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God save the queens

Dr. James Tew of OSU (center) with Central Ohio Beekeepers Dana Stahlman and John George. Photos BF
Dr. James Tew of OSU (center) with Central Ohio Beekeepers Dana Stahlman and John George. Photos BF

Eighty acres of Lee Jones' 300-acre farm in Huron is set aside as a refuge for bees.  Rotating crops of fresh flowers provide the bees with plenty of food. Chemicals are banned, and outside disruptions are kept to a minimum.  All to provide the bees with optimal conditions to flourish.

Why pamper a bunch of insects? 

Because without these insects much of our food supply could virtually disappear.

"We recognize how important they are to our livelihood," says Jones, who is a partner in his family's business, Chef's Garden, one of the leading growers of artisan produce in the country. "(Healthy bees) affect our yields.  It even affects being able to produce a crop at all."

The American Beekeeping Federation estimates that managed honeybees contribute at least $14 billion to the value of U.S. crop production. Bees are vital to the pollination of crops such as fruits, nuts and vine-growing vegetables. Each year two thirds of the nation's 2.4 million managed bee colonies are on the road, traveling to fields of blooming fruit trees, vegetables or nut trees, where their nectar gathering generates the pollination that enables the food production to sustain a hungry world.

The honey we enjoy from the bees is actually some of the food the bees create during the pollination season to sustain their hive over the winter. Honey production is not usually a large source of income for beekeepers, however.

With so much riding on the vitality of these tiny creatures, you'd think they'd get a lot of respect. Unfortunately, bees have been under attack recently from both natural and manmade sources, and their numbers show it.

James Tew, beekeeping specialist with the Ohio State University Honey Bee Lab, says that the number of hives in Ohio is now about one-tenth the number that existed just 50 to 60 years ago.

Today, about 38,000 colonies are kept by beekeepers all over the state. That is down from about 300,000 colonies in the 1950s, says Tew. Nationally, the number has dropped 50 percent since just the 1970s when there were 5 million colonies.

Part of the reason for the decline is that the number of family farms has dropped dramatically since then, says Tew, but other forces are at work as well.

A tiny mite called the Varroa destructor mite that attacks both bee larvae and adult bees has been responsible for a significant number of colony die-offs over the last 20 years.  But declining natural environments for bees due to urban sprawl and wide use of pesticides and herbicides are also factors in honeybee decline.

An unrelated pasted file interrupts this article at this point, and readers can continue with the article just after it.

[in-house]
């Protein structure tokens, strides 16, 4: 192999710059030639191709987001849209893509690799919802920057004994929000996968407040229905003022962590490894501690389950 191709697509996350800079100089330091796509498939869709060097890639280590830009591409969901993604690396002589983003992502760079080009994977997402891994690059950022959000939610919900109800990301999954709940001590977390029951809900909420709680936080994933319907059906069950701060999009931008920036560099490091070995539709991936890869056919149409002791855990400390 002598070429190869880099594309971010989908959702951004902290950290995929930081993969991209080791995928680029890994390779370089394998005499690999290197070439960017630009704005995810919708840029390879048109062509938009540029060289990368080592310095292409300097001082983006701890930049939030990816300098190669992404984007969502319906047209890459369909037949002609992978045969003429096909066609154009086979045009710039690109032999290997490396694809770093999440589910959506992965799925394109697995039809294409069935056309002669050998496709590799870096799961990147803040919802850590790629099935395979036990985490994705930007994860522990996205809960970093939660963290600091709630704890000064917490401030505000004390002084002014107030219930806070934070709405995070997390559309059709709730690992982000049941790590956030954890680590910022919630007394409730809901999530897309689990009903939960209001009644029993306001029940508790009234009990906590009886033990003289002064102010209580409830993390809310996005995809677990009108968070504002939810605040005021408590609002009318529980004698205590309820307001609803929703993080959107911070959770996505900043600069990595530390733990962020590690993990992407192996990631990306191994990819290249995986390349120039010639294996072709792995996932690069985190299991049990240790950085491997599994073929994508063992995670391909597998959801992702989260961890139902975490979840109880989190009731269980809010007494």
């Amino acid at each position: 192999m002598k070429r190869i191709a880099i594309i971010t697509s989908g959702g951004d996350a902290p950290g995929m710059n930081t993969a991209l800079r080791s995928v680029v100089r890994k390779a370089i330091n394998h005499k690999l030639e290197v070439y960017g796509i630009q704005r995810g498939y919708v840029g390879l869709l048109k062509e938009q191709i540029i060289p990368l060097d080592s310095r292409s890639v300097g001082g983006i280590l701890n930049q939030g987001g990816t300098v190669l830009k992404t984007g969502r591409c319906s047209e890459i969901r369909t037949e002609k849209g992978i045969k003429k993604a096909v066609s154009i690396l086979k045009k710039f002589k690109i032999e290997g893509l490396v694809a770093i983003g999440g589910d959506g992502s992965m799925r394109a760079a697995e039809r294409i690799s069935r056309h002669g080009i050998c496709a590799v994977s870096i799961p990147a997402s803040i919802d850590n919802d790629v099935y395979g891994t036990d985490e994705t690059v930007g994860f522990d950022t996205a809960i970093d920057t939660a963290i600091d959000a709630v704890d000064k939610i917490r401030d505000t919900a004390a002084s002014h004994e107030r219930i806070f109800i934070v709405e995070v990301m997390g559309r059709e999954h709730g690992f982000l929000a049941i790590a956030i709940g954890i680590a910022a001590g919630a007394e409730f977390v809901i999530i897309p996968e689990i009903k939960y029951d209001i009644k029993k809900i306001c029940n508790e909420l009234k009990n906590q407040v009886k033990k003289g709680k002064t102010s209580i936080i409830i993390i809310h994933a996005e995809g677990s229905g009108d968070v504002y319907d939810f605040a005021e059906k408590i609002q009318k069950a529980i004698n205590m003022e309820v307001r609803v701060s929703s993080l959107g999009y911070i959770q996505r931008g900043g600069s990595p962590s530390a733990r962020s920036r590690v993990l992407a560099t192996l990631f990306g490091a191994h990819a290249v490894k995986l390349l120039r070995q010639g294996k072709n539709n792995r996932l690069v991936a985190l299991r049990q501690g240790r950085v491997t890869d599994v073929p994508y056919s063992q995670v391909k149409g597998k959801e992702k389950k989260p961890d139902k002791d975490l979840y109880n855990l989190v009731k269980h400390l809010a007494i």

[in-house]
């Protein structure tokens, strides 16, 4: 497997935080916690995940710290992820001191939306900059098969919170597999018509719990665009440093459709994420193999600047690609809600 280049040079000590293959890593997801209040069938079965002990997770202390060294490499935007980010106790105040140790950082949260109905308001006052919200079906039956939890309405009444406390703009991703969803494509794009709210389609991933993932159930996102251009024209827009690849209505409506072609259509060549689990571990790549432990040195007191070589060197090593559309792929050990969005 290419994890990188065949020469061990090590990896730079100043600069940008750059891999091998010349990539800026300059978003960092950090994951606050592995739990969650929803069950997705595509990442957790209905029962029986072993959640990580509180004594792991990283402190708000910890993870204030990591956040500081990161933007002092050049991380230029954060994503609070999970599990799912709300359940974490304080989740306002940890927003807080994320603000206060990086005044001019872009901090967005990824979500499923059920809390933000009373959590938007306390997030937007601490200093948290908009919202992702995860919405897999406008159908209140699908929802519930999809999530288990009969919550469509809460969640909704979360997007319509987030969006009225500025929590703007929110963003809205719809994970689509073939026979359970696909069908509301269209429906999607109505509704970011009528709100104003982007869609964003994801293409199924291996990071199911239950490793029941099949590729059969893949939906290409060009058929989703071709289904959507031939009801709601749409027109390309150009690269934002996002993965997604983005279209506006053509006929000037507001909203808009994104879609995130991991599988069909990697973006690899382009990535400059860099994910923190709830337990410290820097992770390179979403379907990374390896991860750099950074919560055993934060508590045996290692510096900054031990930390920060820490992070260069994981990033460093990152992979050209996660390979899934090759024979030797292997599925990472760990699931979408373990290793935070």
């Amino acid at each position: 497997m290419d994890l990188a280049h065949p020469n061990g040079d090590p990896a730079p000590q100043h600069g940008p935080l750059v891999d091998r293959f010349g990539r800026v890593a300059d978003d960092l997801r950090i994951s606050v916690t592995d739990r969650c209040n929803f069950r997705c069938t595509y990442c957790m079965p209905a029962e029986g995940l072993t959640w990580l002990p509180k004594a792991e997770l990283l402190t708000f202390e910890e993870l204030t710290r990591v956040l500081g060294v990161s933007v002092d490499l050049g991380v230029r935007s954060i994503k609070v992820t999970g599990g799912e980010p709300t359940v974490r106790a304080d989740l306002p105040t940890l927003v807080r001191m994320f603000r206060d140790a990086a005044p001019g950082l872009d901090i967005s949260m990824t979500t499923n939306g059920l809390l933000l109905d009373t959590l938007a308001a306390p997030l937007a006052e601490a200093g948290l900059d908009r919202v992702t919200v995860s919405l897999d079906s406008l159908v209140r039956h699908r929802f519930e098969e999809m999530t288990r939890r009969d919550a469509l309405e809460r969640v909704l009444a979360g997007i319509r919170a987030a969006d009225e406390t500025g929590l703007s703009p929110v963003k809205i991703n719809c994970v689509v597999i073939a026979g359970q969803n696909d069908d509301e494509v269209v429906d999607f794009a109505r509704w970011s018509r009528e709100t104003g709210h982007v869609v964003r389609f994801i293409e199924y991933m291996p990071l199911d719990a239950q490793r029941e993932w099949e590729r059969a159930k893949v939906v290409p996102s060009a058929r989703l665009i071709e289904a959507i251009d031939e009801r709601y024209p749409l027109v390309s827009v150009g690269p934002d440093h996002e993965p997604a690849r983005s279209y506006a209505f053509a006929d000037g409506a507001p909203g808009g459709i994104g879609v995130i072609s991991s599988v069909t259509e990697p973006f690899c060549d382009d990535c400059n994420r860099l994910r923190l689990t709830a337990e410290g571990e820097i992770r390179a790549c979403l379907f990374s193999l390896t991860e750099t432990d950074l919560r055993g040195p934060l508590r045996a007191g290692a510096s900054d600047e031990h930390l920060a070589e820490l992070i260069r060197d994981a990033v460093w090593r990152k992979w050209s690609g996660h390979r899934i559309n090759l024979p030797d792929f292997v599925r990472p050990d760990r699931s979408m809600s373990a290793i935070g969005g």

In the meantime, the bees are needed to pollinate an ever-increasing amount of food fiber due to our modern high-yield crops. The smaller number of bees are worked harder and harder and this may have led to stress on the colonies, says Tew.

In recent years many hives also have succumbed to a condition known as colony collapse. This is a failure to thrive that eventually leads to the breakdown or death of the bees.

To defend the bees, beekeepers in Ohio have turned to breeding hardier queens in an attempt to strengthen the bees from within.

Dana Stahlman, president of the Central Ohio Beekeepers Association and a master beekeeper who has worked with bees nearly his entire 71 years, is actively involved in the breeding program to develop queens that are resistant to mites and tough enough to survive other environmental onslaughts.

"We've had a problem with bees dying since the 1980s," says Stahlman, who learned beekeeping from his grandfather, who kept a commercial bee business in Paulding County. "Just this past year we lost 70 percent of the bees in Ohio.  Beekeepers are picking themselves up and starting over again almost every year."

Generating a new bee hive is an expensive undertaking, says Stahlman.  A small starter swarm with a queen costs roughly $75, and it takes as long as 12 weeks for the bees to reach a maturity point where they can be productive as a colony.  A beekeeper who uses the bees for pollination or honey would need many dozens to more than a hundred colonies to be successful as a business.

Three years ago the Ohio State Beekeepers Association started the Ohio Queen Project to breed queens that would be guaranteed to produce bees that were strong enough to survive through the winter amidst the numerous outside threats.

One breed in particular, the Carniolan from Eastern Europe, has shown promise, says Stahlman.

"Each queen has a number and a color to designate her lineage," he says.  "We will know which queens don't work so well and which queens do. We want queens that are hardy, gentle, that produce honey and that are resistant to mites."

"It takes a lot of hives to see if the results are paying off," he says.  So more time is needed to tell how successful these new queens will be.

Almost anything beekeepers attempt in the efforts to help save the bees is a gamble, says Joe Kovaleski, a master beekeeper from Steubenville who has been raising bees for at least 18 years.

"We hope things are getting better for the bees, but we really don't know."

He does know that if bees disappear, agriculture in Ohio and all across the country will not be the same.

"We'd be in big trouble. Pollination not only affects the quantity but the quality of the fruits and vegetables we eat.  Honeybees are the best at doing this."

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